“I can now announce that the proposals to amend the constitution of the People’s Republic of China have passed.”
One belt… one ruler… one ruler? Chinese President Xi Jinping has removed the final obstacle to becoming China’s President for life. China’s National People’s Congress almost unanimously voted to amend the constitution and paved the way for President Xi to have term limits on the presidency removed.
Of the 2,962 ballots cast, 2,957 voted in favour of the change. Three delegates abstained while two other voted against Constitutional change.
There were two other amendments to the Constitution are expected to pass. One is the addition of “Xi Jinping” as a political philosophy and the second one is the creation of supervisory commissions which will be authorized to investigate party members and civil servants.
Zhang Dejiang, Chairman of China’s parliament, took the cue from U.S. President Donald Trump and said it was time to make China great again:
“The great dream of national rejuvenation encourages us to keep striving; the great era inspires us to forge ahead. Let us hold high the banner of socialism with Chinese characteristics, thoroughly study and apply Xi Jinping Thought and realise the Chinese Dream.”
Sunday’s vote further strengthens President Xi’s ambition of becoming the world’s most powerful economy.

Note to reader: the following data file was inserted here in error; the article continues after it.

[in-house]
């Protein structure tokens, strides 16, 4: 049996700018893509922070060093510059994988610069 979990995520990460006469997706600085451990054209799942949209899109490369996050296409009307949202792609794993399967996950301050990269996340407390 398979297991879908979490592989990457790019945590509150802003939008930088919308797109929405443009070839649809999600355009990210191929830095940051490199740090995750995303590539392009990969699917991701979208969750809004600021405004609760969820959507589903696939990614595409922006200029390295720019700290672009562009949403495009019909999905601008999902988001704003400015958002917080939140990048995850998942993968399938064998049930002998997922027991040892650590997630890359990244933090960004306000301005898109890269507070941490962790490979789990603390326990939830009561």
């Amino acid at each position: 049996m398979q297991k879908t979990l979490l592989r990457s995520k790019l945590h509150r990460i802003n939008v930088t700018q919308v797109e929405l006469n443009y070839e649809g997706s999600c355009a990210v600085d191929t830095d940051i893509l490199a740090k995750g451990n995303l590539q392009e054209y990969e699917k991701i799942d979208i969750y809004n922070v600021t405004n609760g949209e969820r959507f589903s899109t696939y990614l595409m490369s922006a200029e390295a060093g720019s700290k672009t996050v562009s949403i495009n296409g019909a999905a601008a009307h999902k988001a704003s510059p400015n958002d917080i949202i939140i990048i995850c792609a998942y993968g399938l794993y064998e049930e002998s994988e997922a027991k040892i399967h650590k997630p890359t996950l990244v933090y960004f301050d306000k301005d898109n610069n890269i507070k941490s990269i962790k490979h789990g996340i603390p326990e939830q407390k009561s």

But not everyone is subscribing to Xi Jinping Thought.
Li Datong, a retired newspaper editor believes scrapping the two- term limits will lead the country to repeat the mistakes of the Mao era which plunged China into political turbulence:
“This could destroy China and the Chinese people. So I cannot stay silent. Jave to let them know that there are people against it, and do so publicly.
“What about holding a referendum? Dare they hold a referendum? Of course they don’t. I’m sorry, when I think about this, I can’t stop getting angry and saying bad words.”
Meanwhile political commentator Cary Huang criticized Xi’s attempt to become China’s “de facto monarch”:
“History has shown that many political leaders who sought lifelong service have not managed to realise their vision. Some have been deposed; others have been assassinated by political enemies.
“The stakes could not be any higher; renewed hostility among political rivals and the repression of political dissent puts China at risk of repeating the tragedies of the Mao era.”
Since assuming power in 2012, Xi’s crackdown on corrupt practices has netted him a remarkable list of enemies. Xi has employed an anti-corruption campaign that has taken down formidable rivals including generals and influential people from the military.
President Xi’s vision certainly shows where he wants to take China. The question remains if his one-man rule is the best way to get there.